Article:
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Psych 2115 oct 9.docx

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Psychology 2115A/B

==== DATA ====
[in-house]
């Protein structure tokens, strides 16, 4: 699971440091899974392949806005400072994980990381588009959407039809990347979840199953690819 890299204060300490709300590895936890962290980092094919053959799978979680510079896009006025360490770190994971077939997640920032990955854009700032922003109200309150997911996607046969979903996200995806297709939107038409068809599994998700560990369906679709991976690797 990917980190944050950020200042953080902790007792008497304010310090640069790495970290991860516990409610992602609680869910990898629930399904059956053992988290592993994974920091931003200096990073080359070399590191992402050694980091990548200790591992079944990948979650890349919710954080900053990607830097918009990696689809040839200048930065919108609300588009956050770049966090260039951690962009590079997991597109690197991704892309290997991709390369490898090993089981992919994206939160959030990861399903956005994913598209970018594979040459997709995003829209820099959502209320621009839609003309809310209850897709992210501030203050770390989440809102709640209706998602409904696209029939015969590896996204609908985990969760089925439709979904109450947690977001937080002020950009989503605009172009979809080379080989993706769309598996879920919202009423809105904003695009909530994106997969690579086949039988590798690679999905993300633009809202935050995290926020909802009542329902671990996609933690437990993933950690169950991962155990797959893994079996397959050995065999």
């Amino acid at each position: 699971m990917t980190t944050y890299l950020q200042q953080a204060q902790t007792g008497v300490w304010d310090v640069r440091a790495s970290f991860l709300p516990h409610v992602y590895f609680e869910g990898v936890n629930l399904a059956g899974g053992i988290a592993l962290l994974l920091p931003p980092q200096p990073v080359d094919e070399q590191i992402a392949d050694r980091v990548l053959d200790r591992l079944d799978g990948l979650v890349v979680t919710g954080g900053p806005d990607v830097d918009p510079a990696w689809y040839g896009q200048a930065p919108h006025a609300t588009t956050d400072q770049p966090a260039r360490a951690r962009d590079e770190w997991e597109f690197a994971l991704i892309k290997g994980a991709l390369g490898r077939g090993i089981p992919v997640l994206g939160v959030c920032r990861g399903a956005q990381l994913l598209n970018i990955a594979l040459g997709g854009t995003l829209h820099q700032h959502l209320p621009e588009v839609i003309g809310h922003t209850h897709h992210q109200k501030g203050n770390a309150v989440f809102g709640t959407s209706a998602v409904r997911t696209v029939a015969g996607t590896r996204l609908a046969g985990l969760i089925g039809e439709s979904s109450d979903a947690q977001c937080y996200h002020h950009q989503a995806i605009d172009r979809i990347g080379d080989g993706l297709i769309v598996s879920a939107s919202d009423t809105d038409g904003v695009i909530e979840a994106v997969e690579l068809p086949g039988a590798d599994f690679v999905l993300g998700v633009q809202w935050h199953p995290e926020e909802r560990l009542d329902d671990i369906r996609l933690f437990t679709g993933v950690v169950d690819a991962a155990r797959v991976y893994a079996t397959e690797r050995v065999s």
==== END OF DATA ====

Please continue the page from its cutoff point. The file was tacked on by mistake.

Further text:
Psych 2115 Lecture October 9 With complimentary colours- you can never produce a different colour by mixing these two (complimentary colours cannot be mixed to produce a third colour, you just get a gradual change over from one to the next) Helmholtz was working with a guy named Maxwell, and he discovered the fact that if you take red blue and green and you mix them in the appropriate fashion you can make any colour you want. He used this knowledge to claim these were the primary colours. This will work as long as the colours are far enough apart- (2)- want to try and make the center of the circle in the triangle. Any set of colours can be primary colours if you wish to use them as such. The trichromatic theory: look this up Maybe you just have receptors in your eyes that are more sensitive to these "primary colours" There are 3 different types of cones- one that is most sensitive to about 420nm (blue), one most sensitive to 530nm (green), and one most sensitive to 560nm (not red, red is up in the 600's) Sufficiently apart on the colour wheel It’s the response of these 3 cones that produce the final perception The trichromatic theory explains colour blindness Found the various types of colour blindness in the world- it was very hard to find people missing the short cone (the blue one)- the largest wavelength is the one that is most common (the orangey wavelength) (after break, check email for part before this) The opponent process theory: Herring. What herring came up ith was the idea that there are certain colours in the world that are complementary and they act complimentary in the sense that you don't see mixtures of them (ie. red and green). Processors that respond one way to red and one way to green, but can't respond to both. Blue and yellow work as well. Herring felt this was the way this worked, not the way Helmholtz suggested with the trichromatic theory. People all over the world come up with 4 general categories of colours: red green blue and yellow. Put up a red stimulus, have a child (as young as 1-2 months) look at it until they get "bored" and habituate, put up a slightly different colour of red and they're still not interested, but put blue up and they're interested. They are categorizing into these 4 colours as well (red green blue and yellow). You see the opponent colour emerge as an after image when looking at a white page (stare at a red colour and your
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